The Future of the European Union and Green Policy

In December 2007, after intense discussions and negotiations about the future of the European Union, the Heads of State or Government of the 27 EU Member States signed the Treaty of Lisbon. This so-called 'Reform Treaty' still includes the Constitutional Treaty's most substantial changes for more democracy and efficiency in decision making processes. The Treaty of Lisbon will apply only after being ratified by each of the 27 members. It is due to come into force in January 2009. At that same time, the Czech Republic, for the first time ever, will hold the Presidency of the Council of the European Union.

This publication presents a discussion of the future of the EU from a Green perspective. In what direction should the European Union head now? What should the future distribution of tasks between the EU institutions and the Member States look like? Where should the external borders of the EU lie in the future? How is it possible to reconcile the political, social, and cultural diversity of Europe with a joint capacity for action?

Since June 2006, the Czech Green Party (Strana zelených) has had six deputies in the Parliament of the Czech Republic and is represented in the cabinet, which won a vote of confidence in January 2007. Greens hold four ministerial posts in the coalition government. The Green Party places great emphasis on European policy issues in its work and also stresses the need to strengthen and deepen European Union integration in order to meet the global challenges of the future. The electoral success and participation of the Czech Greens in government is a positive signal, not only for the European Green movement, but also for the future of the European project as a whole.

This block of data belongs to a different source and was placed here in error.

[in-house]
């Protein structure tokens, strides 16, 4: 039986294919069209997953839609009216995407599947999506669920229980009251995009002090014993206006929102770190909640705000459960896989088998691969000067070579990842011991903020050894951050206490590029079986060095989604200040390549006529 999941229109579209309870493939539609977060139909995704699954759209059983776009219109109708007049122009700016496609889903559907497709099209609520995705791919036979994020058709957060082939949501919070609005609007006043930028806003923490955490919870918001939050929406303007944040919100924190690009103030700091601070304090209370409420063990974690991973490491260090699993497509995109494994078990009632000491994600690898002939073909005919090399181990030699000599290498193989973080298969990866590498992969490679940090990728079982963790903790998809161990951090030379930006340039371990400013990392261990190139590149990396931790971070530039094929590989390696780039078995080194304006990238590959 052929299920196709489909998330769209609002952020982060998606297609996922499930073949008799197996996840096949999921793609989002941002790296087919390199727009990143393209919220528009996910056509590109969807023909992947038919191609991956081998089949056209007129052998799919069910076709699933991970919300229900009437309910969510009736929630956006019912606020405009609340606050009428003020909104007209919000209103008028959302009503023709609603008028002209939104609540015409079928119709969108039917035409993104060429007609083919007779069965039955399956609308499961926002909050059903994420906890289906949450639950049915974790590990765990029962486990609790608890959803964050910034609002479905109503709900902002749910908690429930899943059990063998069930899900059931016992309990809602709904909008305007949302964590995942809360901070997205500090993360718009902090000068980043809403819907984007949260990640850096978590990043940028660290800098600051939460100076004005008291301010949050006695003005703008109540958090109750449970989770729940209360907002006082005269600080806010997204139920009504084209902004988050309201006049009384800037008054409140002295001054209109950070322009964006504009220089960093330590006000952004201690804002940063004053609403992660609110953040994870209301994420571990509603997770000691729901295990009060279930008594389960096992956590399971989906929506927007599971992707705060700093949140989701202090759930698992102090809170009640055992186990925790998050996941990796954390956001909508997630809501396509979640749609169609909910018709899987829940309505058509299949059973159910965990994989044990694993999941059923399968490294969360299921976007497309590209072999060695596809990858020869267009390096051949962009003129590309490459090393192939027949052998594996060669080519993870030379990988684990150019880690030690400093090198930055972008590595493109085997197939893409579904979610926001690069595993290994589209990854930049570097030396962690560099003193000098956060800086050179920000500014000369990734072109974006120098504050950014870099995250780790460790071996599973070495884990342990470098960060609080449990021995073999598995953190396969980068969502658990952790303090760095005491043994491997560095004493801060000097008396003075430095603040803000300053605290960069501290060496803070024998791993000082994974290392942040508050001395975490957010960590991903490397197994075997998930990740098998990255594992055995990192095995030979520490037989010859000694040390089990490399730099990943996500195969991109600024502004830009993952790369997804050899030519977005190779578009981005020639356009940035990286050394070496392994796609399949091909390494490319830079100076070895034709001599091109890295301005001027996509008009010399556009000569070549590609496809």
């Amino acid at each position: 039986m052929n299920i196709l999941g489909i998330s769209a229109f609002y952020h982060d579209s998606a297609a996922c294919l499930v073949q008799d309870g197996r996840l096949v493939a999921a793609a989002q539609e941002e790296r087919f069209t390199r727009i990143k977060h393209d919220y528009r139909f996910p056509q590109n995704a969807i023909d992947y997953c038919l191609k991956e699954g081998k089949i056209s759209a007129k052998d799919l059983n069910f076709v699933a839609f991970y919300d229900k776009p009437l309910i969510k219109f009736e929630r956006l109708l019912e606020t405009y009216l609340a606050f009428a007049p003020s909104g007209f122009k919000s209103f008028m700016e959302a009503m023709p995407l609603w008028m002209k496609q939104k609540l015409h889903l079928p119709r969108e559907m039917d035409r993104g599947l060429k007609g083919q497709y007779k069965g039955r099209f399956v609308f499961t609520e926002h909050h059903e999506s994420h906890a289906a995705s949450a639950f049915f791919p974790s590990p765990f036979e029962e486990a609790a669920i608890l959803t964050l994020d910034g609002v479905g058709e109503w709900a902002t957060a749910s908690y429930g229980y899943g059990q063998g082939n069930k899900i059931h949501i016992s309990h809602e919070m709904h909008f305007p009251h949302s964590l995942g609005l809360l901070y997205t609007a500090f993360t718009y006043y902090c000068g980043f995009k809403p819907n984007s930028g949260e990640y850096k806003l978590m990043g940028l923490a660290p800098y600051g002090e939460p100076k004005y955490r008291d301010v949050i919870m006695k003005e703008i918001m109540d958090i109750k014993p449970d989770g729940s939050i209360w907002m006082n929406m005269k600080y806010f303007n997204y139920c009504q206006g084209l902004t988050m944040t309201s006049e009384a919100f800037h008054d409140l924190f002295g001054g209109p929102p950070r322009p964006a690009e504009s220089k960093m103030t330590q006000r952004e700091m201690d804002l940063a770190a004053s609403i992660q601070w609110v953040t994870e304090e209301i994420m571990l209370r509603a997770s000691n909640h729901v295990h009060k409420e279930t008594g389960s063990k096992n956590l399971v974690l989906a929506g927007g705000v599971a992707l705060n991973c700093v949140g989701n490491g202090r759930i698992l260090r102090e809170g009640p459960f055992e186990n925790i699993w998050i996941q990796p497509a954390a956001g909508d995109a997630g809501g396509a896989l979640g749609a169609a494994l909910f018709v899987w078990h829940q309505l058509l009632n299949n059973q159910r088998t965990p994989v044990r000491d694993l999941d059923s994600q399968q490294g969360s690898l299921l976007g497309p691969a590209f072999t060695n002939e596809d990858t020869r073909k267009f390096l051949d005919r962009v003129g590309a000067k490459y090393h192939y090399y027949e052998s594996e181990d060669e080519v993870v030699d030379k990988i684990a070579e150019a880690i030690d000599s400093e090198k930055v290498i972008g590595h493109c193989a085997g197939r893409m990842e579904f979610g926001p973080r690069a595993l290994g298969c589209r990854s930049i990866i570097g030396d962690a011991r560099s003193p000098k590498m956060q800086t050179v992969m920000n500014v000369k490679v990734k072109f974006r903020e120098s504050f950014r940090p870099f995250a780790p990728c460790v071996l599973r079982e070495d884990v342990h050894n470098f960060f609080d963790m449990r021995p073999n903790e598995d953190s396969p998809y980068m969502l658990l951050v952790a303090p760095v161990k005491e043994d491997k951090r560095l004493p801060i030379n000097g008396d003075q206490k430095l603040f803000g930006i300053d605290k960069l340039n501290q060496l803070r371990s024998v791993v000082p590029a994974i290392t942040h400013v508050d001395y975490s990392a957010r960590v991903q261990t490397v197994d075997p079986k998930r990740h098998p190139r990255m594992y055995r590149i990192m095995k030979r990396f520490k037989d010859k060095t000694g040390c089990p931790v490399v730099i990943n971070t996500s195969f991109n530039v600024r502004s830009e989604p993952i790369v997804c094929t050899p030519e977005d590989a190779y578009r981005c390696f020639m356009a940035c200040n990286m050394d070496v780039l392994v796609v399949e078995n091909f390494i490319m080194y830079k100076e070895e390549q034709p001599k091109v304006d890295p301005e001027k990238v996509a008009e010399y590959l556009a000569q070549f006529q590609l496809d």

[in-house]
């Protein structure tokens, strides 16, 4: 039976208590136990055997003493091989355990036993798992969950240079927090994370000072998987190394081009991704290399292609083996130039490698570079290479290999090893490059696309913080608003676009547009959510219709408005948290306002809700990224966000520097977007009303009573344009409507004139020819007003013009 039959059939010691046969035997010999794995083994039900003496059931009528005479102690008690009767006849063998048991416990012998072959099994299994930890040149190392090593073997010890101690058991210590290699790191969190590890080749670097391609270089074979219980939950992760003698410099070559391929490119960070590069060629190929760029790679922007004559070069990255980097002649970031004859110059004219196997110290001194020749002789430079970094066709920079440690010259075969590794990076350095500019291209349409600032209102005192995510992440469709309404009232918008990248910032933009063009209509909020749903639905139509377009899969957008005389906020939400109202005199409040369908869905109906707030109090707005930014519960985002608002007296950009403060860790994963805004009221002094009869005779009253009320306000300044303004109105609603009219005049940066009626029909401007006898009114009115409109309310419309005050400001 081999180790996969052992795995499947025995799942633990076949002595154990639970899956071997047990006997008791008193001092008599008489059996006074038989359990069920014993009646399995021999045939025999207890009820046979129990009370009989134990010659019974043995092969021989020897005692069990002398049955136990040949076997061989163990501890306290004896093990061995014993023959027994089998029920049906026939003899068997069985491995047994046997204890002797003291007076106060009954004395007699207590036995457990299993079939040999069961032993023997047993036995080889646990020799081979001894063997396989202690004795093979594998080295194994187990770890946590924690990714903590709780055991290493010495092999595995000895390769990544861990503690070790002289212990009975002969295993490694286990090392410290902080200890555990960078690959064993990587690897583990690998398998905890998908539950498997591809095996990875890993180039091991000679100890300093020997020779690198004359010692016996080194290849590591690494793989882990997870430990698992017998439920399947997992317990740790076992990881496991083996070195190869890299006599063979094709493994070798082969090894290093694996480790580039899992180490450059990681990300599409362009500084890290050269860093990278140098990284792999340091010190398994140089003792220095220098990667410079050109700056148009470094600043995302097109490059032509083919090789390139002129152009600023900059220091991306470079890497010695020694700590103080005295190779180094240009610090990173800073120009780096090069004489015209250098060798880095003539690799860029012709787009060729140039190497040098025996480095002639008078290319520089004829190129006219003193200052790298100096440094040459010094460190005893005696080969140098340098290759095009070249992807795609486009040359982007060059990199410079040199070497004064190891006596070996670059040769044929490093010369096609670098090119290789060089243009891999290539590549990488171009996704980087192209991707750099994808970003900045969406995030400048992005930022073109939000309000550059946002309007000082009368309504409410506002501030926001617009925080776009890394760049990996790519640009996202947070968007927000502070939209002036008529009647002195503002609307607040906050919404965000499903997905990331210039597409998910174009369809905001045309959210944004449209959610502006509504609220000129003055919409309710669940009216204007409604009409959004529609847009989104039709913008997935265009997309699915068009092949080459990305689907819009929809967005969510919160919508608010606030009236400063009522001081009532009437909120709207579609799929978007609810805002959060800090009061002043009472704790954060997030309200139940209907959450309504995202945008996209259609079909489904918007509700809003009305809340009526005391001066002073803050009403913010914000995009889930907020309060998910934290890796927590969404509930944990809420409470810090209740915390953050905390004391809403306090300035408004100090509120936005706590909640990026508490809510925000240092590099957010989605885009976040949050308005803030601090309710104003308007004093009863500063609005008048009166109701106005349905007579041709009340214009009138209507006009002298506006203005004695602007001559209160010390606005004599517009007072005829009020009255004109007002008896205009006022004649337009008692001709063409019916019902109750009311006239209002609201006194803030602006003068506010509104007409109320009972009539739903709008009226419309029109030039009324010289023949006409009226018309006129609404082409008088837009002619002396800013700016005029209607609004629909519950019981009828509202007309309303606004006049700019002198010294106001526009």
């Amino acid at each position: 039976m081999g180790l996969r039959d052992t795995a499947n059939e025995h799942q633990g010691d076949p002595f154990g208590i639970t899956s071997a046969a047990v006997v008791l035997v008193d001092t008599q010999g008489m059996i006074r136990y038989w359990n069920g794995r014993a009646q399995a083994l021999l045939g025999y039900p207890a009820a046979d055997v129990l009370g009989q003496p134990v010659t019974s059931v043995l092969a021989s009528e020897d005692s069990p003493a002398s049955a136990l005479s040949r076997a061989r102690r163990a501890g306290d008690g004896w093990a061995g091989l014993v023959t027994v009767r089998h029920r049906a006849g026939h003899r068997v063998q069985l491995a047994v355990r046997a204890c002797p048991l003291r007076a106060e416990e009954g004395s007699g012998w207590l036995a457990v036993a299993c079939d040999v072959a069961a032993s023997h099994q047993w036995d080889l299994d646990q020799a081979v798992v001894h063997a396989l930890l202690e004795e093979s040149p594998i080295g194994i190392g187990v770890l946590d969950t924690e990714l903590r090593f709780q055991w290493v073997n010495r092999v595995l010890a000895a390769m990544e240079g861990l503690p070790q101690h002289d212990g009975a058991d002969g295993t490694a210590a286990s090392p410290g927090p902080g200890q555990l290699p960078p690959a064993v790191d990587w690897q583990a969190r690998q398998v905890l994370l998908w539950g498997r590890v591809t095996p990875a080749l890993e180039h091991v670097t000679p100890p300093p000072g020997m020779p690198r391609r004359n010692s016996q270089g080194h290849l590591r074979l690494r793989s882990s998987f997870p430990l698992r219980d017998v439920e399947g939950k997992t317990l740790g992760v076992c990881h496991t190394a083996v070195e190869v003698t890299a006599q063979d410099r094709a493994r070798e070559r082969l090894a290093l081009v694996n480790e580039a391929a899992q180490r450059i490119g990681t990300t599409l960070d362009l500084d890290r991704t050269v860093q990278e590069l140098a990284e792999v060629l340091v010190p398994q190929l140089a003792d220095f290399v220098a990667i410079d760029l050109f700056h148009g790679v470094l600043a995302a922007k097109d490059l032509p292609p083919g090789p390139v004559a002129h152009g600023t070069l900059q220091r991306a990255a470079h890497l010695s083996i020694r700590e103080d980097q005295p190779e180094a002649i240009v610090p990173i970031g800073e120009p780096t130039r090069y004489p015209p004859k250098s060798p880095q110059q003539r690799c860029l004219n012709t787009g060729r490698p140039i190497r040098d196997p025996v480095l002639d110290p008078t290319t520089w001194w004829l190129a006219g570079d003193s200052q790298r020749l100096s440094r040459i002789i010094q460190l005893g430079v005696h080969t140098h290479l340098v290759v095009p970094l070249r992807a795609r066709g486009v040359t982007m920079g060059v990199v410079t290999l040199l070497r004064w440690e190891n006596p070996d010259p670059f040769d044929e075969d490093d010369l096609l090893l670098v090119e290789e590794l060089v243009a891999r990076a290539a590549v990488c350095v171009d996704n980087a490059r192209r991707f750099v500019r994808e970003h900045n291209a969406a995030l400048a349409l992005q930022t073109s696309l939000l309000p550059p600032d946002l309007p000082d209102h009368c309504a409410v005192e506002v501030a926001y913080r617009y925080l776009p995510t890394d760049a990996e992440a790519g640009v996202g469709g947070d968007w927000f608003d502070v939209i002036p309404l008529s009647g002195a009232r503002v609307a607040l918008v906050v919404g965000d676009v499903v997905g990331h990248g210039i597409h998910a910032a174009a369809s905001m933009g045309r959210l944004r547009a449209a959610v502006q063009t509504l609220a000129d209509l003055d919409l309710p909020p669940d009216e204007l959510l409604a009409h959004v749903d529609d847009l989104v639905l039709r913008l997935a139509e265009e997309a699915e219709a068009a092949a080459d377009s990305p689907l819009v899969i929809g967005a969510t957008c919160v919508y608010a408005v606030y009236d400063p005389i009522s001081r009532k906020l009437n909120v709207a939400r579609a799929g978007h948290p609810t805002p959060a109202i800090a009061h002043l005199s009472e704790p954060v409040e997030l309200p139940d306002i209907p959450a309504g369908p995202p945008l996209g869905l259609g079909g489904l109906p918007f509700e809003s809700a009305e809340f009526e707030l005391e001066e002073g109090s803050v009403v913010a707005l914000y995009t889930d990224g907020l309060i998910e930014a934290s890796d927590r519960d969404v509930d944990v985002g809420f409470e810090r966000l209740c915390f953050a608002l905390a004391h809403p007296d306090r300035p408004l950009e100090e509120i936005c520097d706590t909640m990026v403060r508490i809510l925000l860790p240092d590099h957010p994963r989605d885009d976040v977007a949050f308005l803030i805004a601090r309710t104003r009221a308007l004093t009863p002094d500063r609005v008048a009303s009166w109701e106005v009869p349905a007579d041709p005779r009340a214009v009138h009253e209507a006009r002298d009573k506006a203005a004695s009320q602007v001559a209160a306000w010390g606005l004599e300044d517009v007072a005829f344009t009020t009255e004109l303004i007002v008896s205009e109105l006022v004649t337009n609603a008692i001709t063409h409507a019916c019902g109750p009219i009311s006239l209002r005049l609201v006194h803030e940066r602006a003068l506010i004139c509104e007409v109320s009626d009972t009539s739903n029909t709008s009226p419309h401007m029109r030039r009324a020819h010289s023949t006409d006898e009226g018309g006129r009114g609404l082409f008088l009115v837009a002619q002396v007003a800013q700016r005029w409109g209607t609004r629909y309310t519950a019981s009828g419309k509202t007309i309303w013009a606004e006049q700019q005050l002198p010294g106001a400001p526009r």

The articles included herein were written in May 2007. Due to the success of the Czech version, we decided to translate it into English in order to make the authors' ideas available to the wider European public. Since connection with civil society is characteristic of the European Green movement, we have also included four contributions by representatives of Czech non-governmental organisations whose work and exacting analyses we greatly value.

We would like to take this opportunity to thank the authors for their committed work, as well as the editor Václav Nekvapil, sub-editor Eva Jelinková, and Ondřej Liška (Minister for Education, Youth and Sports since December 2007), for their excellent co-operation. Our thanks also to Gwendolyn Albert for her translation and editing of this English edition.

We hope the positions and ideas of the authors contained herein will provide inspiration for a broad, constructive debate, and demonstrate how the European project might move forward.

Prague, December 2007

Eva van de Rakt,

Director, Prague office Heinrich Böll Foundation

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